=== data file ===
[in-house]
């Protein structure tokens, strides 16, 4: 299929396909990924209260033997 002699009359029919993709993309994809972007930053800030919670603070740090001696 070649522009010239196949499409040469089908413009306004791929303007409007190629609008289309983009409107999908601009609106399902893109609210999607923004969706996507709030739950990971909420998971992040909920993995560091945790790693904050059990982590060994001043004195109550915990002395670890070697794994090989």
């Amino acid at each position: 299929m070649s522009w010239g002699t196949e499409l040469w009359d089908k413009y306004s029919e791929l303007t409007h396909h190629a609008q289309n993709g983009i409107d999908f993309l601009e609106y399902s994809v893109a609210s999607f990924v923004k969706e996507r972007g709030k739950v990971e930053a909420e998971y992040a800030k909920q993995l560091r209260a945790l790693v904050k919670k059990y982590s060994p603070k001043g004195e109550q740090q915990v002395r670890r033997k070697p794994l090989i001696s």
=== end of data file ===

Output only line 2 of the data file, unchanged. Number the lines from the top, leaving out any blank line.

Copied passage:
């Protein structure tokens, strides 16, 4: 299929396909990924209260033997 002699009359029919993709993309994809972007930053800030919670603070740090001696 070649522009010239196949499409040469089908413009306004791929303007409007190629609008289309983009409107999908601009609106399902893109609210999607923004969706996507709030739950990971909420998971992040909920993995560091945790790693904050059990982590060994001043004195109550915990002395670890070697794994090989």